In this week's assignment, the requirement is to design and mill a mold and then cast it to create a 3D object. I have never madde a mold but the process is oddly simila to playing with sand.
The Assignment for this week Consists of two parts.
For my individual assignment, I decided to create a mold in the shape of the batman logo. For this I have used machinable wax. One of the reasons why I chose to use machinable wax is because I am trying to make only a small mold hence I have really small details which can only be done in a precision mill. Thus this creates the problem of only being able to use really small endmills.
What is molding?
Molding is the process of manufacturing by shaping liquid or pliable raw material using a rigid frame called a mold or matrix.
Molds are negative forms that are used to shape casting materials, creating duplicates of the model that mold was made from. The resulting cast will be an exact likeness of the shape of the hollow mold form.
Casting is the act of pouring liquid material into the cavity of a mold. It is a positive shape complementary to the mold, and it is the final result of the process.
I decided to make the batman logo.
As first step I checked the dimentions of the Wax and recreated it on Fusion360. Because it was just a rectangle, it was really easy to recreate. I used the an svg file (
I went to the manufacture tab and used 2 diffrerent types of cuts to get machining instructions for the roland. As I earlier mentioned, I cannot use the Axiom CNC mill because my object is really small and detailed, hence, I need to use the Roland SRM-20 Precision mill. However, using endmills that are 1/32" in size would take hours to mill just that area. Fortunately we have a 6mm flat endmill and a 6mm collet. Hence I have created two different toolpaths one for 6mm and one for 1.2mm flat endmills.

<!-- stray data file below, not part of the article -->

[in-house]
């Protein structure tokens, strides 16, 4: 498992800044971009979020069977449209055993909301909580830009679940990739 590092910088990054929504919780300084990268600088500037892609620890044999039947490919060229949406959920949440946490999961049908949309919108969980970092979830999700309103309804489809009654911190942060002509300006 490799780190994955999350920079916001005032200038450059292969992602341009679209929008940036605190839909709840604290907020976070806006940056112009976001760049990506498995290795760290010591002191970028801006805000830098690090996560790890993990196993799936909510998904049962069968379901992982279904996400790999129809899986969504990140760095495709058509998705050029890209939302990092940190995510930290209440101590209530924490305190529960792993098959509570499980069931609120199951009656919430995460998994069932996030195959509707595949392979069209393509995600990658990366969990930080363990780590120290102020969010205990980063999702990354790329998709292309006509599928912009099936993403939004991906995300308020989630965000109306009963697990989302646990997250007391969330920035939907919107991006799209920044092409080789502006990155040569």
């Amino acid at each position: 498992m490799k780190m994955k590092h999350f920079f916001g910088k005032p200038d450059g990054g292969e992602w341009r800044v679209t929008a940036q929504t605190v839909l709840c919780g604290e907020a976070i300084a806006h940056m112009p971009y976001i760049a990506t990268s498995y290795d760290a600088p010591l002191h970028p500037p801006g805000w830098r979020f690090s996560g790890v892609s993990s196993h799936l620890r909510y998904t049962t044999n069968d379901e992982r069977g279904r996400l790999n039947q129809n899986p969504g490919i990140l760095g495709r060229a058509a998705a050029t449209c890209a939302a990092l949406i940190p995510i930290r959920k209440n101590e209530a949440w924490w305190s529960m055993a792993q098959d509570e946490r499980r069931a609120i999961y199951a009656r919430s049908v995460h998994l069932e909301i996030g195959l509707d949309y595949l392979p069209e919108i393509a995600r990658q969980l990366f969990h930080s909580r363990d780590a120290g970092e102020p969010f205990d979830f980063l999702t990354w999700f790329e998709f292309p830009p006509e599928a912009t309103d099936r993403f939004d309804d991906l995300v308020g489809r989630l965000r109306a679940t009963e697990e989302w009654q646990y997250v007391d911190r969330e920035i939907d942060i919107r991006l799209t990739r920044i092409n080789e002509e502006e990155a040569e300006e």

After both the cuts were done I got this:
Now that I finished the Wax mold I can use it to create the inverted mold. For this I have used blue resin and put it in a Vacuum chamber.
The reason I put it in a vaccum chamber is so that there are no bubbles at the end. After vaccuminng it for 40 seconds i left it out to dry and then waited for 24 hours before i could cast something in it. We had numerous casting materials but i chose a really quick hardening one that took around 5 minutes to solidify. This was the 300Q. It had a 90:100 ratio mix by total weight so I had to do some quick maths onnly to realise that the weighing scale was not advance enough for decimal laces so it ended up being a 1:1 ratio.
As you can see I hadd to cover the surface of the mold with the casting liquid since I forgot to mill the backboard of my design, So i just poured some over it and let it dry. This is what the final piece looked like:
For the group assignment we recorded the specs for each of the listed boards.
For the group prject we Review the safety data sheets for each of your molding and casting materials, then made and compared test casts with each of them. Here is a link to our data sheet (link)
For our groups test mold, we used an existing wax mold to model the Wheaton Logo using Flex Foam-iT III. it has a 35-second Pot Life, 25-minute Handling Time, and 57.5A:100B by Weight Ratio
Pot Life means that we had 35 seconds to mix the correct ratio and pour.
The Handling Time means that after 25-minutes, we could handle the final result.
The Weight Ratio means that the ratio of substance A to substance B had to be equivalent to 57.5:100.
Using the Flex-foam-it we found the mold had an issue sticking to the material and it also expanded a lot larger than expected. We also realised that groves are a nessesity with the amount of expantion of the foam. So in order to keep andd maintain rigidity for the cast we covered it with a red plastic square which had a hole cut out from which excess material could pour out.